The Suffolk Regional Off-Track Betting Corporation board will rescind five-year contracts for the agency’s president and vice president after the state Gaming Commission said long-term employment contracts were invalid, the board’s counsel said Thursday.
The Gaming Commission in December cited case law and a state Attorney General opinion that the two top OTB positions must “serve at the pleasure of the Board,” and that the contracts violated that standard.
OTB board counsel Kevin Snover said the board met in executive session Thursday and decided to rescind the five-year offers, although the board “expressed confidence” in president Phil Nolan and vice president Anthony Pancella III. They will continue to serve at the board’s pleasure.
In January 2015, the board awarded contracts to Nolan and Pancella guaranteeing their positions through 2020, as the bankrupt horse race wagering agency waged a fight to open Suffolk’s first casino with up to 1,000 video lottery terminals.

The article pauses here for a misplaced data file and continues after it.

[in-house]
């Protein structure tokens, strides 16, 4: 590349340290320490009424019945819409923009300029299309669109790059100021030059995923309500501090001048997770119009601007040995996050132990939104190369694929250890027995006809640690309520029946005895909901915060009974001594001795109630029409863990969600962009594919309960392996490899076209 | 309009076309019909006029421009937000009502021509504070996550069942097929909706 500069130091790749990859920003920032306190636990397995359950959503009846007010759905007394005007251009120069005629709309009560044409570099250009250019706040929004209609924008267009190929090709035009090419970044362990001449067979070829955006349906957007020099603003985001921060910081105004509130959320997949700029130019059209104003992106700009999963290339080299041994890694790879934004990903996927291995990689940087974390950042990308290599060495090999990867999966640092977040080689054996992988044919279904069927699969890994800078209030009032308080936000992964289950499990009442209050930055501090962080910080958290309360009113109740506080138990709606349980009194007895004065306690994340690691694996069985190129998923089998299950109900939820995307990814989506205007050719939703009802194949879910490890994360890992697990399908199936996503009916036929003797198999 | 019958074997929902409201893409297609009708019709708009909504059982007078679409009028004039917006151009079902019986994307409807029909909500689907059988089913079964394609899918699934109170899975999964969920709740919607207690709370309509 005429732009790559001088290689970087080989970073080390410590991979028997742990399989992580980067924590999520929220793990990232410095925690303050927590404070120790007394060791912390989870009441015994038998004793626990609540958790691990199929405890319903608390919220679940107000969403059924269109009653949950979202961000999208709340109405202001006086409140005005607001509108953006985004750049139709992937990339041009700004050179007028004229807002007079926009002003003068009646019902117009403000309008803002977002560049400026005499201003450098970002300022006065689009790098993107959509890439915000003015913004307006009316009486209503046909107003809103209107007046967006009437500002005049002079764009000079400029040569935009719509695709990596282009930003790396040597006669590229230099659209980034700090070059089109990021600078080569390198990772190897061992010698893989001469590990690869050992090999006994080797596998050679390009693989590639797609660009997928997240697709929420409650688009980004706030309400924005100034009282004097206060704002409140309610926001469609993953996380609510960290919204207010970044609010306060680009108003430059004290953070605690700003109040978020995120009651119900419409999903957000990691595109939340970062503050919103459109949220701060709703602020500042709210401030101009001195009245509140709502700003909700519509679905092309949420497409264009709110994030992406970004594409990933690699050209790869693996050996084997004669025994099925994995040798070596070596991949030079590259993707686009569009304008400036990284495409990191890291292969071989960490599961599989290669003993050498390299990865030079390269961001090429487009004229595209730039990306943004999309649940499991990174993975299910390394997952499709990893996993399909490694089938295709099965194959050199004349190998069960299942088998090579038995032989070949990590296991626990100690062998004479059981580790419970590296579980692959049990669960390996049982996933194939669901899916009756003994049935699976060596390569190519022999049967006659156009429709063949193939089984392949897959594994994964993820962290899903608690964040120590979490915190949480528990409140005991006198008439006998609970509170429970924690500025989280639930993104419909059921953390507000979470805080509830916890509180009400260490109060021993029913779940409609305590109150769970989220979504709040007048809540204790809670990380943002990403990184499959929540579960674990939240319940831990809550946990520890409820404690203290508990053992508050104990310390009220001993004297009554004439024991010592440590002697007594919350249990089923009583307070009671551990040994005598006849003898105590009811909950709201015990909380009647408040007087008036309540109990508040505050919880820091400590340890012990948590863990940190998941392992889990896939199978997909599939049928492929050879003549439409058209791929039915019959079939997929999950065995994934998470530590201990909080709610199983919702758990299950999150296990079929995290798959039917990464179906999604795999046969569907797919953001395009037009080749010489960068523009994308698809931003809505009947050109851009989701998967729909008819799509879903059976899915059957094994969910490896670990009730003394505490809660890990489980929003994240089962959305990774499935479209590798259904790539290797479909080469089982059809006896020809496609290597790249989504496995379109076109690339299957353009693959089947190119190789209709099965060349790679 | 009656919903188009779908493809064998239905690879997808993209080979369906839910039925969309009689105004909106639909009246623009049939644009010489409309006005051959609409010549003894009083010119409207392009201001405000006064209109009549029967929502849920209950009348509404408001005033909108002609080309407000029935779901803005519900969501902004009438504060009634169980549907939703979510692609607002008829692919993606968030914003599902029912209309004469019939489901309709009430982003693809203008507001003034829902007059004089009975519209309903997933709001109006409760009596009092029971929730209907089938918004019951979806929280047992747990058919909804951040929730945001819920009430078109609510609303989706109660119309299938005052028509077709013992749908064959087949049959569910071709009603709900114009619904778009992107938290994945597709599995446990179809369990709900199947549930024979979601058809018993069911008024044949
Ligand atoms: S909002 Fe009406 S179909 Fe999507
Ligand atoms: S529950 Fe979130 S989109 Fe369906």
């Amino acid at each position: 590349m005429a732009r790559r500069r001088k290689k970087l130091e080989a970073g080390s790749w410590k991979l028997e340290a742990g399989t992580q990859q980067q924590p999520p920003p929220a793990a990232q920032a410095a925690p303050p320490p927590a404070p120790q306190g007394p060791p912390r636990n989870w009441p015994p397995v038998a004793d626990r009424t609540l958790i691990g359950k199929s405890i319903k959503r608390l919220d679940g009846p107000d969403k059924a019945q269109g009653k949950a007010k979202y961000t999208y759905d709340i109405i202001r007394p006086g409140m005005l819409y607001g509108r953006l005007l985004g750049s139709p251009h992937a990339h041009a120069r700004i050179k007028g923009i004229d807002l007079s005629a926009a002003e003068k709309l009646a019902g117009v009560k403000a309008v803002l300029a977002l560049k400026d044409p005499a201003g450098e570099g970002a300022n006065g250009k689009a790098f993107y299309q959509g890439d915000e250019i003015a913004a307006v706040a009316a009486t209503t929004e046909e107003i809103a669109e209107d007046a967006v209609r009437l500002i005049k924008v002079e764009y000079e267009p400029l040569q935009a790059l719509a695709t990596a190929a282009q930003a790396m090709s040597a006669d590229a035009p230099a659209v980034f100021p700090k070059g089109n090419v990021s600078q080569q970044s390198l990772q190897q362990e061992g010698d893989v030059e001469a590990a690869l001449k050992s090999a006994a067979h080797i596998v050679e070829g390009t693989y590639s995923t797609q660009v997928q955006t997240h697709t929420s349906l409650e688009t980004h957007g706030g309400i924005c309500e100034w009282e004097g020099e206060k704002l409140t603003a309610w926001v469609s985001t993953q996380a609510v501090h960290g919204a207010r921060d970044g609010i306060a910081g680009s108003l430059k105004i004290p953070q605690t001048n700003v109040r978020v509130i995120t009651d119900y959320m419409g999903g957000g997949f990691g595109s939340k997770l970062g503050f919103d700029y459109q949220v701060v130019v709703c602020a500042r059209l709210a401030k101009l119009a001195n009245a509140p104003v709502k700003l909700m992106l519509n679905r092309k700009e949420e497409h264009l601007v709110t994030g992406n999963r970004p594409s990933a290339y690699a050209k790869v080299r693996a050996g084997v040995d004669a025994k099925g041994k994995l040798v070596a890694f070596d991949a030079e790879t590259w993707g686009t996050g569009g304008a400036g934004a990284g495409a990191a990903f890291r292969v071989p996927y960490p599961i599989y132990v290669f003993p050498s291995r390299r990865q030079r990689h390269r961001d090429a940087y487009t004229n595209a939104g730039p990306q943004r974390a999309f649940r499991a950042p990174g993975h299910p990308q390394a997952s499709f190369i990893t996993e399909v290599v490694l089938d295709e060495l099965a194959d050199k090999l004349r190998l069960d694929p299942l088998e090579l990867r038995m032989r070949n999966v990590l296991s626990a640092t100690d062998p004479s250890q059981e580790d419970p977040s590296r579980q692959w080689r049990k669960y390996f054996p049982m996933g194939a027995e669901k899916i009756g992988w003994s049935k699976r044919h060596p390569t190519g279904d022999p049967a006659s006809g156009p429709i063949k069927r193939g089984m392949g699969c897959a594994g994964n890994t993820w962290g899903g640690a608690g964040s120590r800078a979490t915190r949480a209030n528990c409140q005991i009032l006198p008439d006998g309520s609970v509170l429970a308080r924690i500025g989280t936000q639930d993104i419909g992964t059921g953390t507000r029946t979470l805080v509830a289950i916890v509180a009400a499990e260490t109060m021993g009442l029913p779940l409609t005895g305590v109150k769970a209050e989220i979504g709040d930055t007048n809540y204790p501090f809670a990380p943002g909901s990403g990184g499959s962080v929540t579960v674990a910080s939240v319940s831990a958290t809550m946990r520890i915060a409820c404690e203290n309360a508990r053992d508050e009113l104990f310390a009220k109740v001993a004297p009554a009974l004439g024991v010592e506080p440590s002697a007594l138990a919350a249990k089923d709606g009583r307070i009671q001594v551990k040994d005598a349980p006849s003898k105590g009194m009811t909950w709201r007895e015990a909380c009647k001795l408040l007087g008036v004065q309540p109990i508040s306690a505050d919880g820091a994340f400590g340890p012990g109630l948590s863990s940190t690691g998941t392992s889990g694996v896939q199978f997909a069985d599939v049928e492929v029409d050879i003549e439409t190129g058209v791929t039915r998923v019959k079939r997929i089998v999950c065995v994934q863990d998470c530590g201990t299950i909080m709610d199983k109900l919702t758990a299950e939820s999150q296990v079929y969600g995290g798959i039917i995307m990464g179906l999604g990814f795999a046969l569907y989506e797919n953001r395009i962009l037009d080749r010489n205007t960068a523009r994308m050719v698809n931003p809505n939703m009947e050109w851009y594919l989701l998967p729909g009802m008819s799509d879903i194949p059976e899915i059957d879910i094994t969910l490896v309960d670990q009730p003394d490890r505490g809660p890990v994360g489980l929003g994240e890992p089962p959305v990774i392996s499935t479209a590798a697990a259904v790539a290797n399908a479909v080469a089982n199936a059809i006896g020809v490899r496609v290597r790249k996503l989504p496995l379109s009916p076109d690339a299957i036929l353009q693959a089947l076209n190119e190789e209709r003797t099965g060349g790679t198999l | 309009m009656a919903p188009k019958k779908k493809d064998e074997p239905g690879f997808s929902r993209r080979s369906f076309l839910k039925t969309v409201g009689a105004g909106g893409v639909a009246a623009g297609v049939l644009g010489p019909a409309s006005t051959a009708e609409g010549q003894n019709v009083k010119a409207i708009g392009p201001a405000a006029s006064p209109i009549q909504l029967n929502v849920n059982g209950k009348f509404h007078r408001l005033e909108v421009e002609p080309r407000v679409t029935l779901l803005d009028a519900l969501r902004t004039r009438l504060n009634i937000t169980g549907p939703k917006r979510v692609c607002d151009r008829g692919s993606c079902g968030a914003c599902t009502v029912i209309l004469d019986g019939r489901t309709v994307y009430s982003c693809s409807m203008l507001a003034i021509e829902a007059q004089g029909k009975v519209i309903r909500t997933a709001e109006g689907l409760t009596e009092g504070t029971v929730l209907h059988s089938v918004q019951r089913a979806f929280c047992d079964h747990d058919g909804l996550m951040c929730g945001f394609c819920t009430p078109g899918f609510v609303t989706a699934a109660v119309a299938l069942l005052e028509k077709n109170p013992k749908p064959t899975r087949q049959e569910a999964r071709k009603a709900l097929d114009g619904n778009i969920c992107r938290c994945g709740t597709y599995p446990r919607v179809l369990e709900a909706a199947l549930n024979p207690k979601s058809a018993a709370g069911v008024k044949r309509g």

The board discovered it had no record of a vote after a Newsday open records request. It held a public vote to approve the contracts in September.
Nolan made $152,000 in 2014, while Pancella made $142,000, according to the latest payroll information available.
“These two guys are the best we ever had,” Dominick Feeney, chairman of the three-member board, said in September.
While the OTB president and vice president technically serve at the pleasure of the three member board, which is appointed by the Suffolk Legislature, they are picked by political party leaders.
Asked about the contract issue, Suffolk Democratic Chairman Rich Schaffer called the issue “academic at this point.”
Republican Chairman John Jay LaValle did not return a call for comment.
Officials have said they hope to open the video lottery casino in the former Islandia Marriott in February, with 260 machines. Nearby residents have sued to block the casino.
In an effort to stay afloat, Suffolk OTB has sold its headquarters building, closed branches, reduced the number of employees and taken out loans from its casino management company, Delaware North.
Suffolk OTB has lost money every year since 2006 as interest in horse racing declined.